Years ago, when we were looking into alternative ways to educate our son, we ran across mention of the Saturday Scientist program.
Aside from the catchy title, the idea is to focus on science on a day everyone usually has off. Experiments can be run, mentos dropped into coke bottles, magnesium strips burned in campfires, and so on. In other words, a science activity performed – with the whole family participating – in a relaxed atmosphere.
Needless to say, we loved it.
Besides being a wonderful way to enrich an education, as well as present science in a no pressure, non-academic atmosphere, it’s also proven to be a great bonding experience.
In particular, a great father-son time (for us).
My son hangs on his father’s words. He longs to be just like him when he grows up. On the other side, my husband loves to share his knowledge (his very extensive knowledge) of science with, well, anyone.
When I see this dynamic kicking in, I try to quietly slip away.
After all, they deserve some time together. My son’s busy soaking up science like a little sponge, and my husband gets to share one of his best-beloved topics of conversation. And they’re interacting with each other at the same time!
Yes, I want to learn, too. It’s fun stuff.
But, sometimes, it can be difficult for dads to find a way to interact with their children. Many find it hard to communicate and find common ground with their teen/pre-teen sons (or daughters), much as they may love them.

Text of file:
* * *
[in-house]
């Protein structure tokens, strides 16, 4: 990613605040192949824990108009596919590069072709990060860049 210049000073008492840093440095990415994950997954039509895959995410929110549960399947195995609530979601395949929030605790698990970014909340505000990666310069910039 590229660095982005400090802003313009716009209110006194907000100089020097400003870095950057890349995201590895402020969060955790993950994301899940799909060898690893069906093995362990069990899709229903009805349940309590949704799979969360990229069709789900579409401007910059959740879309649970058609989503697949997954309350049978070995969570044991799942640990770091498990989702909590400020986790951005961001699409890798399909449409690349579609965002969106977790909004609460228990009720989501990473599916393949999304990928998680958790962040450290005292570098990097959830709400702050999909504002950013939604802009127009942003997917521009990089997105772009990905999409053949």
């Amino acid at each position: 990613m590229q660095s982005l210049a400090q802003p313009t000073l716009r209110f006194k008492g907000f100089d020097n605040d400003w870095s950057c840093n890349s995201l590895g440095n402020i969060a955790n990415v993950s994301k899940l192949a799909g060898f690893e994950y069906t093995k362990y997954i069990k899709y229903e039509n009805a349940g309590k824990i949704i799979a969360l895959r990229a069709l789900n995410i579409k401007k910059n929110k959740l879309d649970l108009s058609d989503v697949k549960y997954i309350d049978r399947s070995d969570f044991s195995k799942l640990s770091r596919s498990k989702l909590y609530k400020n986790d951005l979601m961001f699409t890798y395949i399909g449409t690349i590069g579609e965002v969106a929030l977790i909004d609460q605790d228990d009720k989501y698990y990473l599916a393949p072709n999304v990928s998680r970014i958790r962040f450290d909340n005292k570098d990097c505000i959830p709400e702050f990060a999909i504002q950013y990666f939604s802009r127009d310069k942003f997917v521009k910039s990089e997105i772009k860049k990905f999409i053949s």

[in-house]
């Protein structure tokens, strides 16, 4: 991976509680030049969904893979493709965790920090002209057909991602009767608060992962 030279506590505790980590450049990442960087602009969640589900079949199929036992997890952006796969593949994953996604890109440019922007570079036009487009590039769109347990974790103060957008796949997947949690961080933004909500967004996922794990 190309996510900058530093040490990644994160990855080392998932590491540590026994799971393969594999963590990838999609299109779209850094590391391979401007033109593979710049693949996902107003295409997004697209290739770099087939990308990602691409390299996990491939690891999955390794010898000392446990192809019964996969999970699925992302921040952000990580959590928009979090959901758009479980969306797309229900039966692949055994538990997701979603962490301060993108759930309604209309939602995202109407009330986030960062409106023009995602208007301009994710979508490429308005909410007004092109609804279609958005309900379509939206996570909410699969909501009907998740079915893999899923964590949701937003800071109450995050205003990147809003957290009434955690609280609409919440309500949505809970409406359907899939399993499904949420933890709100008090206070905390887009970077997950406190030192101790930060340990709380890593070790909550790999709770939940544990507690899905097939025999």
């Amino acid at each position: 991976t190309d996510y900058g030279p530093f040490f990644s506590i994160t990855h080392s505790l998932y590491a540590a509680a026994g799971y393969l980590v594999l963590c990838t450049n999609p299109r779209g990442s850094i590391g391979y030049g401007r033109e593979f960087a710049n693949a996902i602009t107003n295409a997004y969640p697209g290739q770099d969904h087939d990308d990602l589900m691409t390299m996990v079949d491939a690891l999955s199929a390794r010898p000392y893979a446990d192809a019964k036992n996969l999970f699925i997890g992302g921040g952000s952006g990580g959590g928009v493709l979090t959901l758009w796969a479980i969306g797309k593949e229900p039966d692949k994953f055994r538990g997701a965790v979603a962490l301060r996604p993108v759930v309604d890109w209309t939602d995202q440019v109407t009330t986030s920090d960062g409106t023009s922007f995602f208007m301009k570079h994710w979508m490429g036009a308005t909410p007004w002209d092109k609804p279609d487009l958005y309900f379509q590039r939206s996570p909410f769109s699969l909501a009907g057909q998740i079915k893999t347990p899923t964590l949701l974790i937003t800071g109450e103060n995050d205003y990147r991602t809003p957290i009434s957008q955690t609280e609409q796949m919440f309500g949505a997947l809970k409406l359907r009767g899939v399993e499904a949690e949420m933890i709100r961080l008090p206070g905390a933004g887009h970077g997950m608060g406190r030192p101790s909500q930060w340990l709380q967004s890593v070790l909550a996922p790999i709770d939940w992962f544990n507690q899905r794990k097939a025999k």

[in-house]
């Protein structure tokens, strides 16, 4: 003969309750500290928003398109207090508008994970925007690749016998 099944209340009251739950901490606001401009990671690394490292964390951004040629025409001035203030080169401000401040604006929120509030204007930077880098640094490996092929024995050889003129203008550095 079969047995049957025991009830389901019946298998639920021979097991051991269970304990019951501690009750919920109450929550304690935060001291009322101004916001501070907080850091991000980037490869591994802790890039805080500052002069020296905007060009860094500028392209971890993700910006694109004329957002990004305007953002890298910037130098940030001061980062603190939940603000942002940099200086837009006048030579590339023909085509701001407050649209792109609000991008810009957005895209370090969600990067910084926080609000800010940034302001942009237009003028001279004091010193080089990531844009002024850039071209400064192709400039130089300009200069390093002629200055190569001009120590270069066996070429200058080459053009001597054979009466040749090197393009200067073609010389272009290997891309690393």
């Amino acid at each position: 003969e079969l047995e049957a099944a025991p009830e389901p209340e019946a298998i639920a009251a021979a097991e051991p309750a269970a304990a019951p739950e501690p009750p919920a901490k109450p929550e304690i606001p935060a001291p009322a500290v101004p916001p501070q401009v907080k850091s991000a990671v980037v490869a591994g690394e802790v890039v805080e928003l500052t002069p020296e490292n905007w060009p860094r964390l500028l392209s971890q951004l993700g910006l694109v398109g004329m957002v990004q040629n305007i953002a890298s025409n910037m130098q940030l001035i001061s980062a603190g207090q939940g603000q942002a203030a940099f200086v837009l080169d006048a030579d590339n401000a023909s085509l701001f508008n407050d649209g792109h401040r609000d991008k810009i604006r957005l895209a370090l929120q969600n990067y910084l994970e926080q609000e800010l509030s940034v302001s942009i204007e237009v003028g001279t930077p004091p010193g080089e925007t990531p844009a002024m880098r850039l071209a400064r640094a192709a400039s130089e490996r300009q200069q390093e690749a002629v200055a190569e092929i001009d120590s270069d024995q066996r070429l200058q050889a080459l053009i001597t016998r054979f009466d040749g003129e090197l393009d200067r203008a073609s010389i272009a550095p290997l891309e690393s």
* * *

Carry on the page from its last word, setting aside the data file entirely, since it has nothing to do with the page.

When you add something like Asperger’s Syndrome to the mix (in our case, on both sides), it can be even more difficult.
For us, the Saturday Scientist has been the door, the bridge, the way to overcome those little personality differences and satisfy their longing to spend meaningful time together (without driving one or the other of them crazy).
Note: There are lots of science experiments for kids available out there that are both fun and easy for parents to perform (just go to Google and type in “science experiment”). So if science isn’t your thing, don’t despair, help is available!
Also, nothing says Saturdays (or Sundays) have to be about science. If your specialized area of knowledge – that you wish to share – happens to be in another field, embrace the challenge and give it a try. Our kids love to learn, and often learn best in a one-to-one situation (less noise, activity, and distractions!). So good luck and have fun!